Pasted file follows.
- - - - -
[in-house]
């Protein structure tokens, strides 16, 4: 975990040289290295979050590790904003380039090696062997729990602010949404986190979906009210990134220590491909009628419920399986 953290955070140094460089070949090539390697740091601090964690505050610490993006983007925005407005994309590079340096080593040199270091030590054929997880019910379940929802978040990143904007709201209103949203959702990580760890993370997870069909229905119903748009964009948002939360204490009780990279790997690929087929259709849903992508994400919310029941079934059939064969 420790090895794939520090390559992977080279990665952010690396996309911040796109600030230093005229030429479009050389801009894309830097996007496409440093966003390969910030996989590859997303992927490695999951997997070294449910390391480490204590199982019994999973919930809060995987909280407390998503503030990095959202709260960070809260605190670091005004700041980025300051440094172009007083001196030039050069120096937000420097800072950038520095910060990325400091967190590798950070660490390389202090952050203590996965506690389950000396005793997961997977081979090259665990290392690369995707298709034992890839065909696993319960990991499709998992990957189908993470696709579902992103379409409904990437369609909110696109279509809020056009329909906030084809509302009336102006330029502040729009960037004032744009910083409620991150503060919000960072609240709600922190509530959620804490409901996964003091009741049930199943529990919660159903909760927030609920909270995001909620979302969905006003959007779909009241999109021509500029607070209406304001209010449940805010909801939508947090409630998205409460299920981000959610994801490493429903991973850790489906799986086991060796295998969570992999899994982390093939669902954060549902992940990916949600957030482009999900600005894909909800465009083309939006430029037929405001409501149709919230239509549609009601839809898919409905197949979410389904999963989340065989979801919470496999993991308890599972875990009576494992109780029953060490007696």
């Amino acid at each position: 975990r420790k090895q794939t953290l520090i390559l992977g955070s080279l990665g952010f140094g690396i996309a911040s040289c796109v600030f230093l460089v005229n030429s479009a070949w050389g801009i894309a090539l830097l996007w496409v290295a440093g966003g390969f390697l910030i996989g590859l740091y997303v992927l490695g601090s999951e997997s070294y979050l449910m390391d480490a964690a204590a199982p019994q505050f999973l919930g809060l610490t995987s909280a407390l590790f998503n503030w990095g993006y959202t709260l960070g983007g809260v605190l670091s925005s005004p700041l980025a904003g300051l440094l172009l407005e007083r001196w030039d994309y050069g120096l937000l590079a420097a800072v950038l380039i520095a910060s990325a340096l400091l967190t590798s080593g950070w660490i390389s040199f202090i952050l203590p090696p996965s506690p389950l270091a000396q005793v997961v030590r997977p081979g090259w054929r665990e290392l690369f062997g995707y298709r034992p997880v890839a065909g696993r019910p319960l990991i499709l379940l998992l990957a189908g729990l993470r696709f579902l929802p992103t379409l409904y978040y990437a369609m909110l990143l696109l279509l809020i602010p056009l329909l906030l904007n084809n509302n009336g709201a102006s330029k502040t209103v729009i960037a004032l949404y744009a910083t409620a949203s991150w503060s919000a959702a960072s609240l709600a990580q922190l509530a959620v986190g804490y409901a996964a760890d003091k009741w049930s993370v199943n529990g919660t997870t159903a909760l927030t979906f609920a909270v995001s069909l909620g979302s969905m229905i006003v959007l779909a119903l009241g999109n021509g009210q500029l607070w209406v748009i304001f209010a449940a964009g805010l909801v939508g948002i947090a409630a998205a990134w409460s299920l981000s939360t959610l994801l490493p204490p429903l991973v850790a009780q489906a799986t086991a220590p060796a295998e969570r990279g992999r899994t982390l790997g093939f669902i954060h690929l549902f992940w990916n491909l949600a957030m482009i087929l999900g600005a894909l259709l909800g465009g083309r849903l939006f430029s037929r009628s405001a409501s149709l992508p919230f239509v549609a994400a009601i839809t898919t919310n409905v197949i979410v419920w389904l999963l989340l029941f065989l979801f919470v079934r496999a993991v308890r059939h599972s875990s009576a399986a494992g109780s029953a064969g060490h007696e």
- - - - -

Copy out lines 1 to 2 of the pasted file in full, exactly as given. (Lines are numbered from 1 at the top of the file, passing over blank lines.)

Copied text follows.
[in-house]
């Protein structure tokens, strides 16, 4: 975990040289290295979050590790904003380039090696062997729990602010949404986190979906009210990134220590491909009628419920399986 953290955070140094460089070949090539390697740091601090964690505050610490993006983007925005407005994309590079340096080593040199270091030590054929997880019910379940929802978040990143904007709201209103949203959702990580760890993370997870069909229905119903748009964009948002939360204490009780990279790997690929087929259709849903992508994400919310029941079934059939064969 420790090895794939520090390559992977080279990665952010690396996309911040796109600030230093005229030429479009050389801009894309830097996007496409440093966003390969910030996989590859997303992927490695999951997997070294449910390391480490204590199982019994999973919930809060995987909280407390998503503030990095959202709260960070809260605190670091005004700041980025300051440094172009007083001196030039050069120096937000420097800072950038520095910060990325400091967190590798950070660490390389202090952050203590996965506690389950000396005793997961997977081979090259665990290392690369995707298709034992890839065909696993319960990991499709998992990957189908993470696709579902992103379409409904990437369609909110696109279509809020056009329909906030084809509302009336102006330029502040729009960037004032744009910083409620991150503060919000960072609240709600922190509530959620804490409901996964003091009741049930199943529990919660159903909760927030609920909270995001909620979302969905006003959007779909009241999109021509500029607070209406304001209010449940805010909801939508947090409630998205409460299920981000959610994801490493429903991973850790489906799986086991060796295998969570992999899994982390093939669902954060549902992940990916949600957030482009999900600005894909909800465009083309939006430029037929405001409501149709919230239509549609009601839809898919409905197949979410389904999963989340065989979801919470496999993991308890599972875990009576494992109780029953060490007696």